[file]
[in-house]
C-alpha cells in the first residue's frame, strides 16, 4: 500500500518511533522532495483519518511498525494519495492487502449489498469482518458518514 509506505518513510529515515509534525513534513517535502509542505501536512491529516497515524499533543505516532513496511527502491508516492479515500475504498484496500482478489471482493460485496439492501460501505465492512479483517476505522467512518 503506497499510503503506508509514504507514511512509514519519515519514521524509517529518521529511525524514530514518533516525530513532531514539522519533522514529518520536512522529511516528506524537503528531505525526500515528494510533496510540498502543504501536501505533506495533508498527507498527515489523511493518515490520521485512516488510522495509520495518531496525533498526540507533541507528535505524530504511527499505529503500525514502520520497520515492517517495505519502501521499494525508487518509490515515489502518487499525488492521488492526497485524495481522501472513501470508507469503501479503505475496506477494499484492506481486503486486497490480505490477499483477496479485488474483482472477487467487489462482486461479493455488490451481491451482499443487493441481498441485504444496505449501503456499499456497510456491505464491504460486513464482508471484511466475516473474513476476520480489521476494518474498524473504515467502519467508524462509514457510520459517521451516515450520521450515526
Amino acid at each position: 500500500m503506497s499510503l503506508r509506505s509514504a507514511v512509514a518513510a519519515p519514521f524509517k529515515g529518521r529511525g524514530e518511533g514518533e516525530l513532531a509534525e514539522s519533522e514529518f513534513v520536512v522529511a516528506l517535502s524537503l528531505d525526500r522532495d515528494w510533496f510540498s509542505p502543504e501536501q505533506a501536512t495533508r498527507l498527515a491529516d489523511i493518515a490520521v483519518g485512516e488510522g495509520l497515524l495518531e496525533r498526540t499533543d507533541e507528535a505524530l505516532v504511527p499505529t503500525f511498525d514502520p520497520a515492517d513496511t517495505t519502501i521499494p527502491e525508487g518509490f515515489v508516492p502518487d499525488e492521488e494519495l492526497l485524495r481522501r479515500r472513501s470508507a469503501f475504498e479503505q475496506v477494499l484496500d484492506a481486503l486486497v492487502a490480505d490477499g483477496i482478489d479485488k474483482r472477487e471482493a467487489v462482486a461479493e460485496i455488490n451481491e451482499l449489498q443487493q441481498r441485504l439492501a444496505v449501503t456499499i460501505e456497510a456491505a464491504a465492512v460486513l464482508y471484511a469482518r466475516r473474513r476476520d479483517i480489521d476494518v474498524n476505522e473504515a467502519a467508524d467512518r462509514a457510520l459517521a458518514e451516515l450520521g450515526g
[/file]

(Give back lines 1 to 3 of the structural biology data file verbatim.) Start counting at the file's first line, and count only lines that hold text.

[in-house]
C-alpha cells in the first residue's frame, strides 16, 4: 500500500518511533522532495483519518511498525494519495492487502449489498469482518458518514 509506505518513510529515515509534525513534513517535502509542505501536512491529516497515524499533543505516532513496511527502491508516492479515500475504498484496500482478489471482493460485496439492501460501505465492512479483517476505522467512518 503506497499510503503506508509514504507514511512509514519519515519514521524509517529518521529511525524514530514518533516525530513532531514539522519533522514529518520536512522529511516528506524537503528531505525526500515528494510533496510540498502543504501536501505533506495533508498527507498527515489523511493518515490520521485512516488510522495509520495518531496525533498526540507533541507528535505524530504511527499505529503500525514502520520497520515492517517495505519502501521499494525508487518509490515515489502518487499525488492521488492526497485524495481522501472513501470508507469503501479503505475496506477494499484492506481486503486486497490480505490477499483477496479485488474483482472477487467487489462482486461479493455488490451481491451482499443487493441481498441485504444496505449501503456499499456497510456491505464491504460486513464482508471484511466475516473474513476476520480489521476494518474498524473504515467502519467508524462509514457510520459517521451516515450520521450515526
Amino acid at each position: 500500500m503506497s499510503l503506508r509506505s509514504a507514511v512509514a518513510a519519515p519514521f524509517k529515515g529518521r529511525g524514530e518511533g514518533e516525530l513532531a509534525e514539522s519533522e514529518f513534513v520536512v522529511a516528506l517535502s524537503l528531505d525526500r522532495d515528494w510533496f510540498s509542505p502543504e501536501q505533506a501536512t495533508r498527507l498527515a491529516d489523511i493518515a490520521v483519518g485512516e488510522g495509520l497515524l495518531e496525533r498526540t499533543d507533541e507528535a505524530l505516532v504511527p499505529t503500525f511498525d514502520p520497520a515492517d513496511t517495505t519502501i521499494p527502491e525508487g518509490f515515489v508516492p502518487d499525488e492521488e494519495l492526497l485524495r481522501r479515500r472513501s470508507a469503501f475504498e479503505q475496506v477494499l484496500d484492506a481486503l486486497v492487502a490480505d490477499g483477496i482478489d479485488k474483482r472477487e471482493a467487489v462482486a461479493e460485496i455488490n451481491e451482499l449489498q443487493q441481498r441485504l439492501a444496505v449501503t456499499i460501505e456497510a456491505a464491504a465492512v460486513l464482508y471484511a469482518r466475516r473474513r476476520d479483517i480489521d476494518v474498524n476505522e473504515a467502519a467508524d467512518r462509514a457510520l459517521a458518514e451516515l450520521g450515526g